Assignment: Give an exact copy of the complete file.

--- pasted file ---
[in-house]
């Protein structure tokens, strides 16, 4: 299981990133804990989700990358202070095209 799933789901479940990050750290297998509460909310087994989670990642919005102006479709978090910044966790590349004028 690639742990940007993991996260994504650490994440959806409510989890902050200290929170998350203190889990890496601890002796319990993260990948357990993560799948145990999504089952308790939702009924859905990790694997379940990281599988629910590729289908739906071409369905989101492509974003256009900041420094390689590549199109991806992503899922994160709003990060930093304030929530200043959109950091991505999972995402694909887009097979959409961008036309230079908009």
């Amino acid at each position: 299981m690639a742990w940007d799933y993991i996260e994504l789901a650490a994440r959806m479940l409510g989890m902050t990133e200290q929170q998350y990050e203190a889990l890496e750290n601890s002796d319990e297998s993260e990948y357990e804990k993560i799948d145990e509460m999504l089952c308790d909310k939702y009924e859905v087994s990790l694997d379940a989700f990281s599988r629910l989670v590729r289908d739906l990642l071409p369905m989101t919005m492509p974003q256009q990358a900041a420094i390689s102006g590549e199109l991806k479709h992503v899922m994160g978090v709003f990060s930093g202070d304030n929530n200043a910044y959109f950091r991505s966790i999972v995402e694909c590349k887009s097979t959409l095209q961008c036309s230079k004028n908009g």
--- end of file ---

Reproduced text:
[in-house]
């Protein structure tokens, strides 16, 4: 299981990133804990989700990358202070095209 799933789901479940990050750290297998509460909310087994989670990642919005102006479709978090910044966790590349004028 690639742990940007993991996260994504650490994440959806409510989890902050200290929170998350203190889990890496601890002796319990993260990948357990993560799948145990999504089952308790939702009924859905990790694997379940990281599988629910590729289908739906071409369905989101492509974003256009900041420094390689590549199109991806992503899922994160709003990060930093304030929530200043959109950091991505999972995402694909887009097979959409961008036309230079908009």
């Amino acid at each position: 299981m690639a742990w940007d799933y993991i996260e994504l789901a650490a994440r959806m479940l409510g989890m902050t990133e200290q929170q998350y990050e203190a889990l890496e750290n601890s002796d319990e297998s993260e990948y357990e804990k993560i799948d145990e509460m999504l089952c308790d909310k939702y009924e859905v087994s990790l694997d379940a989700f990281s599988r629910l989670v590729r289908d739906l990642l071409p369905m989101t919005m492509p974003q256009q990358a900041a420094i390689s102006g590549e199109l991806k479709h992503v899922m994160g978090v709003f990060s930093g202070d304030n929530n200043a910044y959109f950091r991505s966790i999972v995402e694909c590349k887009s097979t959409l095209q961008c036309s230079k004028n908009g």